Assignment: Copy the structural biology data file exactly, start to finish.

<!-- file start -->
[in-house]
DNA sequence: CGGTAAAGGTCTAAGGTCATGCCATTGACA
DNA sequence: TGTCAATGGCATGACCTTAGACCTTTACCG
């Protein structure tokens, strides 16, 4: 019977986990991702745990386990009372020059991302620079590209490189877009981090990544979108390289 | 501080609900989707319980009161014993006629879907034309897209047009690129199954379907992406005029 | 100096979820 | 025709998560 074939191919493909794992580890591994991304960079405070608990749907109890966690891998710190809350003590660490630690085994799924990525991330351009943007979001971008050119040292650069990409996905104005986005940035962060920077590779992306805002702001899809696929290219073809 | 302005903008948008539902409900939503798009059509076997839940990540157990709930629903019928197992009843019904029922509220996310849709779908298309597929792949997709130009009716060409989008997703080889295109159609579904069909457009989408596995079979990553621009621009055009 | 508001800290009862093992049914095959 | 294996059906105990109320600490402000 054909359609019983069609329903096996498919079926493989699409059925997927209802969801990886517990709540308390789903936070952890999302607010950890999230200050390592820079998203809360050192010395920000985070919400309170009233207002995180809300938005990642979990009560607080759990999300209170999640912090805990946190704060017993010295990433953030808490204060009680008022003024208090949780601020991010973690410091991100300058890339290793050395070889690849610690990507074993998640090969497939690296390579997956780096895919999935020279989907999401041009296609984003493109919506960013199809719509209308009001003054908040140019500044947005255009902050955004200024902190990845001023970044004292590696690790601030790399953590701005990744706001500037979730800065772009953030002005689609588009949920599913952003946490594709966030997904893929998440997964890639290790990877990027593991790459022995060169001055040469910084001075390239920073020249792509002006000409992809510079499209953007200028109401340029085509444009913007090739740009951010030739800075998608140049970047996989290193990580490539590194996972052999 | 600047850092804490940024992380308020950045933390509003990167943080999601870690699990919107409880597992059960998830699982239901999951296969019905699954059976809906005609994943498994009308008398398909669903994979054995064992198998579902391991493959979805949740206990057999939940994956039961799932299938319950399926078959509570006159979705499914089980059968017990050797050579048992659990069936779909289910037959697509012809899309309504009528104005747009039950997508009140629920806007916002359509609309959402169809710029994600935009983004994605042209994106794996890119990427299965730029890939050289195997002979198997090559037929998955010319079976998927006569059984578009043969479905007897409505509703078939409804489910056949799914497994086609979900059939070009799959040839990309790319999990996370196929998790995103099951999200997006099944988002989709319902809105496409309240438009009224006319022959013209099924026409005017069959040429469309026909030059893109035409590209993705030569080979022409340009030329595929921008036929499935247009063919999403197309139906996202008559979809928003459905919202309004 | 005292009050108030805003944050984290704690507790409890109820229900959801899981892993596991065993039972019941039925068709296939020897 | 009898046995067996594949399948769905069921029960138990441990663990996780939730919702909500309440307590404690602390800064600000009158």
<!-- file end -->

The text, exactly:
[in-house]
DNA sequence: CGGTAAAGGTCTAAGGTCATGCCATTGACA
DNA sequence: TGTCAATGGCATGACCTTAGACCTTTACCG
């Protein structure tokens, strides 16, 4: 019977986990991702745990386990009372020059991302620079590209490189877009981090990544979108390289 | 501080609900989707319980009161014993006629879907034309897209047009690129199954379907992406005029 | 100096979820 | 025709998560 074939191919493909794992580890591994991304960079405070608990749907109890966690891998710190809350003590660490630690085994799924990525991330351009943007979001971008050119040292650069990409996905104005986005940035962060920077590779992306805002702001899809696929290219073809 | 302005903008948008539902409900939503798009059509076997839940990540157990709930629903019928197992009843019904029922509220996310849709779908298309597929792949997709130009009716060409989008997703080889295109159609579904069909457009989408596995079979990553621009621009055009 | 508001800290009862093992049914095959 | 294996059906105990109320600490402000 054909359609019983069609329903096996498919079926493989699409059925997927209802969801990886517990709540308390789903936070952890999302607010950890999230200050390592820079998203809360050192010395920000985070919400309170009233207002995180809300938005990642979990009560607080759990999300209170999640912090805990946190704060017993010295990433953030808490204060009680008022003024208090949780601020991010973690410091991100300058890339290793050395070889690849610690990507074993998640090969497939690296390579997956780096895919999935020279989907999401041009296609984003493109919506960013199809719509209308009001003054908040140019500044947005255009902050955004200024902190990845001023970044004292590696690790601030790399953590701005990744706001500037979730800065772009953030002005689609588009949920599913952003946490594709966030997904893929998440997964890639290790990877990027593991790459022995060169001055040469910084001075390239920073020249792509002006000409992809510079499209953007200028109401340029085509444009913007090739740009951010030739800075998608140049970047996989290193990580490539590194996972052999 | 600047850092804490940024992380308020950045933390509003990167943080999601870690699990919107409880597992059960998830699982239901999951296969019905699954059976809906005609994943498994009308008398398909669903994979054995064992198998579902391991493959979805949740206990057999939940994956039961799932299938319950399926078959509570006159979705499914089980059968017990050797050579048992659990069936779909289910037959697509012809899309309504009528104005747009039950997508009140629920806007916002359509609309959402169809710029994600935009983004994605042209994106794996890119990427299965730029890939050289195997002979198997090559037929998955010319079976998927006569059984578009043969479905007897409505509703078939409804489910056949799914497994086609979900059939070009799959040839990309790319999990996370196929998790995103099951999200997006099944988002989709319902809105496409309240438009009224006319022959013209099924026409005017069959040429469309026909030059893109035409590209993705030569080979022409340009030329595929921008036929499935247009063919999403197309139906996202008559979809928003459905919202309004 | 005292009050108030805003944050984290704690507790409890109820229900959801899981892993596991065993039972019941039925068709296939020897 | 009898046995067996594949399948769905069921029960138990441990663990996780939730919702909500309440307590404690602390800064600000009158």